ARISS Contact - Hudson Memorial School, Hudson, NH, direct via N1FD


#1

Hudson Memorial School, Hudson, NH, direct via N1FD
The ISS callsign is presently scheduled to be NA1SS
The scheduled astronaut is Serena Aunon-Chancellor KG5TMT
Contact is go for: Fri 2018-12-07 18:48:30 UTC 48 deg

Several stations were able to receive parts of the contact:

Map of the ground track, the above mentioned SatNOGS ground stations and the contact site:

Video stream: https://www.facebook.com/NashuaAreaRadioSociety/videos/375583863186910/

Congratulations and 73 to all!

More details about the contact from AMSAT-BB:

Click here for the details

An International Space Station school contact has been planned with participants at Hudson Memorial School, Hudson, NH on 07 Dec. The event is scheduled to begin at approximately 18:48 UTC. The duration of the contact is approximately 9 minutes and 30 seconds. The contact will be direct between NA1SS and N1FD. The contact should be audible over the U.S. state of New Hampshire and adjacent areas. Interested parties are invited to listen in on the 145.80 MHz downlink. The contact is expected to be conducted in English.

Hudson Memorial School is a student-focused community that understands and meets the social, emotional, and academic needs of all students. Through the provision of a safe and secure learning environment, Hudson Memorial is committed to delivering a challenging and comprehensive curriculum that is inclusive of all students in authentic learning opportunities that require the use of higher-order thinking skills. Our instructional strategies promote mastery of core competencies using technology, written communication, oral communication, comprehension of complex materials, and effective research. Hudson Memorial School currently serves over 800 students grades 6-8. Students are broken into eight academic teams composed of teachers for literature, composition, mathematics, science, and social studies. Students also have numerous Unified Arts offerings that now include 21st century courses like computer science and pre-engineering. In the past year, Hudson Memorial has forged a relationship with the Nashua Area Radio Society that has opened up opportunities for our students that include a High-Altitude Balloon Launch and the offering of an Amateur Radio Licensing Course.

Participants will ask as many of the following questions as time allows:

  1. How do astronauts train and prepare before going into space?

  2. Do you have regular physical check-ups and or vaccinations to stay healthy in space?

  3. To help us understand the scale of the ISS can you compare it to the size of something on Earth?

  4. What does it feel like exiting the atmosphere?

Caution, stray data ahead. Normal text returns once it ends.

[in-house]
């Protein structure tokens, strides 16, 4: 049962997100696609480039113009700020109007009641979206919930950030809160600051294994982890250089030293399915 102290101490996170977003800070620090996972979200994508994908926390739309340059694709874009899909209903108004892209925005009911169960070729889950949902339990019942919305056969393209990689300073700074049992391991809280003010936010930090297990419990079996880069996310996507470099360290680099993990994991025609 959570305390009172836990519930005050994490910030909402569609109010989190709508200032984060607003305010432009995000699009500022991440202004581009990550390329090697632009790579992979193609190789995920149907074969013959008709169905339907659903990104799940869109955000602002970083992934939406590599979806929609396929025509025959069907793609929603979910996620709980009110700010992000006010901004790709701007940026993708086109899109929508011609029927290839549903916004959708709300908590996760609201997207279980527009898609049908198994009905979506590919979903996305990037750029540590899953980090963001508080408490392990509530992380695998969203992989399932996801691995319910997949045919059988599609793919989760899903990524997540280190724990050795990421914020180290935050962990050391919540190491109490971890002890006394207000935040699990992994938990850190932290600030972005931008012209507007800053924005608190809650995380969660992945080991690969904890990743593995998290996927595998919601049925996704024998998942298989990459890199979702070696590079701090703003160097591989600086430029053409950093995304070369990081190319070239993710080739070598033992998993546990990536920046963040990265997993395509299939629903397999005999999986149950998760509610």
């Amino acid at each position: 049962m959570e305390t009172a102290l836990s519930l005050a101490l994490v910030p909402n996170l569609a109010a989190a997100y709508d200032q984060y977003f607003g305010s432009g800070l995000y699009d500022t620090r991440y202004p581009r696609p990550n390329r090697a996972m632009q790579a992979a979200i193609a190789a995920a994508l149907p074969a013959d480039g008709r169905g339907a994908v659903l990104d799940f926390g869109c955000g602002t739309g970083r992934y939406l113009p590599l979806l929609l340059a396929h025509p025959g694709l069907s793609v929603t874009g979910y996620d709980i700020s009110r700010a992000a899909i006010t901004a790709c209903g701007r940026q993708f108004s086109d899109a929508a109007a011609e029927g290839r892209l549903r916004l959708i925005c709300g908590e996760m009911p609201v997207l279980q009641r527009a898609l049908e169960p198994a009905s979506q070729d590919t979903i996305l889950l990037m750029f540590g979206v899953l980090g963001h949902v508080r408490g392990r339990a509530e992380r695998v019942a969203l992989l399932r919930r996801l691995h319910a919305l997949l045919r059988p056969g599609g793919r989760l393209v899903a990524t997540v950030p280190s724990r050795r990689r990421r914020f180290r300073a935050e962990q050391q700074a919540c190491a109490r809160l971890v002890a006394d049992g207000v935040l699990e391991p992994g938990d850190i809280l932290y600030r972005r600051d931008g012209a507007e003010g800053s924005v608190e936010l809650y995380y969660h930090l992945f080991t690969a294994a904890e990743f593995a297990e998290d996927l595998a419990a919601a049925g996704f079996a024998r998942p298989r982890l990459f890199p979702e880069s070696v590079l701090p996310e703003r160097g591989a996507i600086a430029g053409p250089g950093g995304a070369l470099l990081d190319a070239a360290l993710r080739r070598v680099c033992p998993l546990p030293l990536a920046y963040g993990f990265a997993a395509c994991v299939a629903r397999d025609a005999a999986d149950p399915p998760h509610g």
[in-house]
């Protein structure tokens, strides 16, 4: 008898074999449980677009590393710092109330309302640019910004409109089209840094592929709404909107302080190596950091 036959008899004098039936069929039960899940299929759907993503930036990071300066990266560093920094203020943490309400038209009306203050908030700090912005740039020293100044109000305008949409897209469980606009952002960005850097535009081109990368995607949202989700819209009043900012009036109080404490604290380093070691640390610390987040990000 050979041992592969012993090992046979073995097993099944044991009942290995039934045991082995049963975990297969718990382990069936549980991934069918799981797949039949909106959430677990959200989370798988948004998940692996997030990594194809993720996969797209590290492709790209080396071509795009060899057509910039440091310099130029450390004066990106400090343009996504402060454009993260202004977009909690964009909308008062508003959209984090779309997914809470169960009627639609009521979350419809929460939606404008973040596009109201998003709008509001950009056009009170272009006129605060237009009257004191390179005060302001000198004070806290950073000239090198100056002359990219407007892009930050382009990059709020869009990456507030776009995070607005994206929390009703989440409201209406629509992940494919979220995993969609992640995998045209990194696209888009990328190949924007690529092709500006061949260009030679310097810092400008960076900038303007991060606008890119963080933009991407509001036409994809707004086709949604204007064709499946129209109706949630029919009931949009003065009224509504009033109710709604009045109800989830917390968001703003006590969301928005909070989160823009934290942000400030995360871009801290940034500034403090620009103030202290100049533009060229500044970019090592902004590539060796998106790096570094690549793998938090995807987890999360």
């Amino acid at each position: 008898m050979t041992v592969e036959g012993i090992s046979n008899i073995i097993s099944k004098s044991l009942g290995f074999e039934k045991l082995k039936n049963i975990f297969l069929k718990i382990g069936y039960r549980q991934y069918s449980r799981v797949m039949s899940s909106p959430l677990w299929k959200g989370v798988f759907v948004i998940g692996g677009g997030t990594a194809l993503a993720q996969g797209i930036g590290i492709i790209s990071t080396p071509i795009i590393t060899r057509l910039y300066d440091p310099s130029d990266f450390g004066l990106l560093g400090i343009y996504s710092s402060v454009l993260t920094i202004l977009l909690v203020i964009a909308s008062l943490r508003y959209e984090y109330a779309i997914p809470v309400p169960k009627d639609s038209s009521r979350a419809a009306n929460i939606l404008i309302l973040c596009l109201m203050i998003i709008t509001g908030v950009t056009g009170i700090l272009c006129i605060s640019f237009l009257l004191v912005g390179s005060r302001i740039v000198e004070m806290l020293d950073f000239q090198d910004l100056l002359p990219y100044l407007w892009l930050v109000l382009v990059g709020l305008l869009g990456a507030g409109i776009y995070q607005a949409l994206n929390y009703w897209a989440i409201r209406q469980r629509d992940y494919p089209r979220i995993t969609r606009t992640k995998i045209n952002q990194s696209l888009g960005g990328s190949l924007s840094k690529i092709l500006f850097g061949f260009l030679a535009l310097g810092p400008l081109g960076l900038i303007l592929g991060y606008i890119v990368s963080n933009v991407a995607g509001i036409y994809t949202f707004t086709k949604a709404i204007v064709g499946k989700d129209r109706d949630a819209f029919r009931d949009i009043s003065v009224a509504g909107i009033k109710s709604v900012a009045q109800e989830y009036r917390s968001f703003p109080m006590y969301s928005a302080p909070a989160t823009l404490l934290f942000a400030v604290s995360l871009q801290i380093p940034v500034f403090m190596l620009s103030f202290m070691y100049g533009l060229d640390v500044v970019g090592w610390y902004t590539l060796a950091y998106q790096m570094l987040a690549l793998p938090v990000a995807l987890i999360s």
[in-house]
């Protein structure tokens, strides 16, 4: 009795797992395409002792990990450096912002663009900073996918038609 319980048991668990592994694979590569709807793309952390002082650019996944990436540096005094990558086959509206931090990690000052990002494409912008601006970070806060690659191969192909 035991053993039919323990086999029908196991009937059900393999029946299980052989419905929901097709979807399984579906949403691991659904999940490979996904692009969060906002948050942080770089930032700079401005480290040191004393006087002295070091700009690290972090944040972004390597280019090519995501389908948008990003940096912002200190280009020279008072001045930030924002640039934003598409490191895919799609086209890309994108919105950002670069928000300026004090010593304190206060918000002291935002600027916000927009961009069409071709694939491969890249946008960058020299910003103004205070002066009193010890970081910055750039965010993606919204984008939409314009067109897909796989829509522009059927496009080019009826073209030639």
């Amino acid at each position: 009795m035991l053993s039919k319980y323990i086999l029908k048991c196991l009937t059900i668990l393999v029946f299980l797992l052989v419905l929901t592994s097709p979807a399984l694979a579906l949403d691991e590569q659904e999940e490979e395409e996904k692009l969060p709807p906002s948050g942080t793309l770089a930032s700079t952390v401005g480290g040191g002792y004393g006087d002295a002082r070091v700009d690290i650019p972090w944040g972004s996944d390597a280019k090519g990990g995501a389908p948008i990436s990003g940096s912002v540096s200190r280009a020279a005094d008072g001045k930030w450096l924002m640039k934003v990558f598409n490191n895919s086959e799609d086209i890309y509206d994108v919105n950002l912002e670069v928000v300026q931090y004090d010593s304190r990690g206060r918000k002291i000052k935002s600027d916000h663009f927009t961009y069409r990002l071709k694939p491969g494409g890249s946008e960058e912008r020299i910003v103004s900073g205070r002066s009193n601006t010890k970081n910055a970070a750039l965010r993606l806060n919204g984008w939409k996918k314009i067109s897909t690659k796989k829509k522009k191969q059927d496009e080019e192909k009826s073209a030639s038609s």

5. Looking down from space what landmarks and countries do you wish you could visit?

  6. With space being mostly blackness and stars, what is the most beautiful thing you have ever seen in space?

  7. How long have you been a licensed Amateur Radio Operator and do you use your license for any other communications besides ARISS?

  8. What is your daily routine?

  9. Is sleep more comfortable in space than on Earth?

  10. We learned there are 16 sunrises and sunsets in one day in space. About how long does it take you to adjust to the time switch?

  11. What is the best part about living on the ISS?

  12. Do you ever regret your decision to leave Earth?

  13. What is the most commonly occurring error on the ISS?

  14. What will be the first signs of the ISS finally expiring and what procedures will take place at this point?

  15. We have learned that 16 countries work together on the International Space Station, we would like to know how you communicate with people from other countries?

  16. How does the space station keep clean air for you to breath?

  17. Do products or materials break down equally, faster, or slower than they would on earth? For example, does less gravity mean less wear?

  18. What is one of the more difficult materials to work with when doing service/maintenance?

  19. Is there a mechanical device on the ISS that has never needed repair?

  20. What mechanical device needs the most maintenance or repair?

  21. Does time feel shorter or longer when you are up there for 6 months a ‘’ time?

  22. When you are up in space does it make you want to eat more or less?

[…]

About ARISS:

Amateur Radio on the International Space Station (ARISS) is a cooperative venture of international amateur radio societies and the space agencies that support the International Space Station (ISS). In the United States, sponsors are the Radio Amateur Satellite Corporation (AMSAT), the American Radio Relay League (ARRL), the Center for the Advancement of Science in Space (CASIS) and National Aeronautics and Space Administration (NASA). The primary goal of ARISS is to promote exploration of science, technology, engineering, and mathematics (STEM) topics by organizing scheduled contacts via amateur radio between crew members aboard the ISS and students in classrooms or informal education venues. With the help of experienced amateur radio volunteers, ISS crews speak directly with large audiences in a variety of public forums. Before and during these radio contacts, students, teachers, parents, and communities learn about space, space technologies, and amateur radio. For more information, see www.ariss.org, www.amsat.org, and www.arrl.org.

Thank you & 73,
David - AA4KN